In this case, the ethics are slightly less grey than the last time–these people did willingly allow this man to do this to them and muck with their psychic energies.  However, that does not entirely alleviate the question of whether the action is ethical in the first place.  I don’t particularly care if they asked for it or were willing participants–a child could ask for a knife, but you wouldn’t necessarily give a child a knife without some questions (I hope).  It may not be a perfect analogy, but you get the idea of what I’m getting at.  Just because someone is willing and gives permission doesn’t mean you should do whatever you’re going to do.

I highly disagree with actions like this.  Yes, as an intuitive healer, I would expect that this man would be more in tune with spiritual guidance and may in fact know on some level if this person is ready for their third eye to be open and that person is not.  I’ll grant that.  But I still question the actual act of someone opening another person’s third eye for them instead of providing teaching for that person to do so themselves.  Yes, the latter takes longer and doesn’t give an immediate payoff.  Yes, it can be frustrating and difficult and discouraging at times.  But the benefits are worth it, in my opinion.

I put forward the argument that it is not right for a person to do this sort of thing for someone else.  I very strongly feel that it is not proper or responsible on the part of the practitioner who’s working someone else’s energy unless they are also helping the person to understand how to shut down the third eye and help the person obtain a good foundation as well.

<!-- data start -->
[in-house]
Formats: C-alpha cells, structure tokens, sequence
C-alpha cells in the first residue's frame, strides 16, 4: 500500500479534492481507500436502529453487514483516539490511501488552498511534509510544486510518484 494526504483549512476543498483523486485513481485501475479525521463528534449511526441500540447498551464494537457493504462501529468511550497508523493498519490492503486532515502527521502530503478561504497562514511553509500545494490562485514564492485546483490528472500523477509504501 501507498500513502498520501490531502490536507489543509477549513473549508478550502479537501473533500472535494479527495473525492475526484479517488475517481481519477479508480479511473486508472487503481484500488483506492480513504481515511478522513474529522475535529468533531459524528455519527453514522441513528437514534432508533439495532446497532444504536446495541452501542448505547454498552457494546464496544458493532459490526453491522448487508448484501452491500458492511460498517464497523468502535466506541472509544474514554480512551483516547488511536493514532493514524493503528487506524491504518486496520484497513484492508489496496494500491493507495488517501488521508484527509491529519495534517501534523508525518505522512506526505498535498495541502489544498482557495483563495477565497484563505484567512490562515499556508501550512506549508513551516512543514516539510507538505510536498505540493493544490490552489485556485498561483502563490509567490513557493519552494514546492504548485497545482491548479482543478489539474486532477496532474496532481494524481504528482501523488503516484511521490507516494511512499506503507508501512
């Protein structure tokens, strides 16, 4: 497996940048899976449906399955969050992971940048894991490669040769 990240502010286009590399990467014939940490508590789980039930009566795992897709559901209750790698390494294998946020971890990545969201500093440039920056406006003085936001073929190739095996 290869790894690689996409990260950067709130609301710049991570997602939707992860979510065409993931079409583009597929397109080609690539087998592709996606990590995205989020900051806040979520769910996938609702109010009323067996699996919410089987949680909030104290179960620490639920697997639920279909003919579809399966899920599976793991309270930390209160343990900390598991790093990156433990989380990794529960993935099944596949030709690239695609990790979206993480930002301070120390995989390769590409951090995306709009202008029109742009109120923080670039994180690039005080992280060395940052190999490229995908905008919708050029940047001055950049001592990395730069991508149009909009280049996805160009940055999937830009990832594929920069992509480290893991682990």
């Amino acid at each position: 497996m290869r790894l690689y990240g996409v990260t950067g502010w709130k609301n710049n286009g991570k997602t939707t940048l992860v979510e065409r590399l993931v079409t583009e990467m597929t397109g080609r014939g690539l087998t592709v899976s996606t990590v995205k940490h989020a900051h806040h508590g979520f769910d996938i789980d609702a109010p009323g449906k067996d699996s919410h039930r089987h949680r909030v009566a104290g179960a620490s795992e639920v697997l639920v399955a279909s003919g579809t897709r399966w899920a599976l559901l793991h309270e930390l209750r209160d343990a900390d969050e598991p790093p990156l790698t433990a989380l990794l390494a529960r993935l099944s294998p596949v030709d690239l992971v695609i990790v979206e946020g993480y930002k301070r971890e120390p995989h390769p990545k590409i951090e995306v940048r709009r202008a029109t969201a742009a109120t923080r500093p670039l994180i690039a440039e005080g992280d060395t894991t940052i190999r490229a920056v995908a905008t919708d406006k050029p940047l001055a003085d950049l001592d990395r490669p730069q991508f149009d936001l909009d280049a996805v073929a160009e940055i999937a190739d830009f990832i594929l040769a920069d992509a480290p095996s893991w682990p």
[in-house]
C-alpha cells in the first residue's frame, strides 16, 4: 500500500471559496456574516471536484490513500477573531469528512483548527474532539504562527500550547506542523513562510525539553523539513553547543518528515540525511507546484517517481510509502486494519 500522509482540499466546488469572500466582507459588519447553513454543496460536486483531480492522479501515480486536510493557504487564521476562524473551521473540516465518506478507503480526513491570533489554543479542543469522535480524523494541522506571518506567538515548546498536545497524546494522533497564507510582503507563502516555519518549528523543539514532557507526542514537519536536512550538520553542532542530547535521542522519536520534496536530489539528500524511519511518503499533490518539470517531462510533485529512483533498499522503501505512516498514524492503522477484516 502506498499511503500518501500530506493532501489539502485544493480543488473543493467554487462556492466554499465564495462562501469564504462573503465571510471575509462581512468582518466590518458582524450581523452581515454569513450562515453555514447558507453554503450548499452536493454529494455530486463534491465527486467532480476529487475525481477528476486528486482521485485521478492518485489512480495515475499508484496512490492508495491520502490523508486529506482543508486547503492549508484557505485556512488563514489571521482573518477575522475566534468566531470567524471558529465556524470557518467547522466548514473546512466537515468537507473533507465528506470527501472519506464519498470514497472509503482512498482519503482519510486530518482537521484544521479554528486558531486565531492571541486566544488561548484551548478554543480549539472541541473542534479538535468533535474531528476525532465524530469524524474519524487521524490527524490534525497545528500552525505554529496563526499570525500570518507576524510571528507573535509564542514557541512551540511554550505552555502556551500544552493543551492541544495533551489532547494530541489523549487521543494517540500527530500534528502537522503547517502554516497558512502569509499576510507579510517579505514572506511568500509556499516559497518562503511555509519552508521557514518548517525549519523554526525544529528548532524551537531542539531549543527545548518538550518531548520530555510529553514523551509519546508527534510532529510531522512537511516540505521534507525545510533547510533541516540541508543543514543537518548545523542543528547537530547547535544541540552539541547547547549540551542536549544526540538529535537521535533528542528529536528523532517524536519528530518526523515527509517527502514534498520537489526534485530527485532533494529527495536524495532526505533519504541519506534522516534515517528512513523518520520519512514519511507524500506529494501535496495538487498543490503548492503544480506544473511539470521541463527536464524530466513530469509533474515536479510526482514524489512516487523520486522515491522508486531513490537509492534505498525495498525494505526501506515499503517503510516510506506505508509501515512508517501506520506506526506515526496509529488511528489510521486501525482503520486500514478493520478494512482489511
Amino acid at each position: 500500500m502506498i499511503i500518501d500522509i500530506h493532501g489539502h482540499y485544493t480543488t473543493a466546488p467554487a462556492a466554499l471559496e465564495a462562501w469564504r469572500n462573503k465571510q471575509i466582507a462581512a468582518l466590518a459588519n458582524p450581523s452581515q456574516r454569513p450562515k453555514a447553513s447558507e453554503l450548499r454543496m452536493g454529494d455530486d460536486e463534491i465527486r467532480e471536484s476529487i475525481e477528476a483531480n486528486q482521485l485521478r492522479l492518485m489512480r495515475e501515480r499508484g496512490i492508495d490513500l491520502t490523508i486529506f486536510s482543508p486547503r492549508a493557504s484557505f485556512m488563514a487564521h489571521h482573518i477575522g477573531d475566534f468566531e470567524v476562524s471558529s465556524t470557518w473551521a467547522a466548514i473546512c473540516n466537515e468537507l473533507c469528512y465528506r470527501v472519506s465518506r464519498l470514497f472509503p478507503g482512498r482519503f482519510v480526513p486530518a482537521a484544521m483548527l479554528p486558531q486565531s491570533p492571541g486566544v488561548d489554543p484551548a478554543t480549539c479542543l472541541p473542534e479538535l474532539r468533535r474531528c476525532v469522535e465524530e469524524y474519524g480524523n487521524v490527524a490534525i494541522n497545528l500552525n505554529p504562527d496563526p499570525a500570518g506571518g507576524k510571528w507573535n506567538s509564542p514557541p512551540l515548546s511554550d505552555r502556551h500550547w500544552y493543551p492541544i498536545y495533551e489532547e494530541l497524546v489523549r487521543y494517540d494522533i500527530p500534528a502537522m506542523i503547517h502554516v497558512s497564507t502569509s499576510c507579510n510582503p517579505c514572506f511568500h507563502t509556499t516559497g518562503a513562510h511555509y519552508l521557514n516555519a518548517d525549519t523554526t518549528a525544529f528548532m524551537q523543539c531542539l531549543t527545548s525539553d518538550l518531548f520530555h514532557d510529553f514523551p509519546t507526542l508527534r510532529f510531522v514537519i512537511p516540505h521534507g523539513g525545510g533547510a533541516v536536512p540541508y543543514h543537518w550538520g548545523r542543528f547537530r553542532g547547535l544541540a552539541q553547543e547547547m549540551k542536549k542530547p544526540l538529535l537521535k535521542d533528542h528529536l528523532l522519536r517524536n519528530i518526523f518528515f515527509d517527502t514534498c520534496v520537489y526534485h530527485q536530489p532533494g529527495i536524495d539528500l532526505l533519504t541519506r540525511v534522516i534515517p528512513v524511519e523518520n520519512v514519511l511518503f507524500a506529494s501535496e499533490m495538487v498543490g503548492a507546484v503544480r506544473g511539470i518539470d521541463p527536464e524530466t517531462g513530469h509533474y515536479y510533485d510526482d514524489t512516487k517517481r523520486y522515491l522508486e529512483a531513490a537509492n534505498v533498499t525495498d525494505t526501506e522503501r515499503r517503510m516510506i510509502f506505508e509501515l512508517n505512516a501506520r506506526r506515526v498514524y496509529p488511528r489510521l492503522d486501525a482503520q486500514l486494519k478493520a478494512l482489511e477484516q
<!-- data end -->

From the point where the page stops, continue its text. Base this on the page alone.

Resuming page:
However, I also acknowledge that all of these people are adults and I am not going to stop adults from practicing or learning in whatever way they wish unless I see some kind of crime being committed.  I certainly don’t agree with the way this person is going about things and think that it’s wrong–but I also felt that I had no right to stop these people from allowing this behavior if they are consenting and willing and such.  I simply removed myself from the situation and did not allow him to do anything with my third eye, and, to his credit, he didn’t push it.  So while I may think it wrong and unethical, I also felt it was not right at that moment to question the ethics of the situation.

Protection During Readings


I know some people don’t think it’s necessary to protect yourself while you’re giving (or sometimes when receiving) a reading, which could include tarot or oracle readings, intuitive readings, and hypnosis.  I, on the other hand, disagree.  I think it’s important for the reader, at the very least, to protect herself.  It may not be quite as important for the person being read to protect themselves, especially during something like an intuitive or hypnotic reading in which it’s better for them to be more open.  Still, there are some precautions that I think every person going into a reading should take, whether they are the reader or the person being read.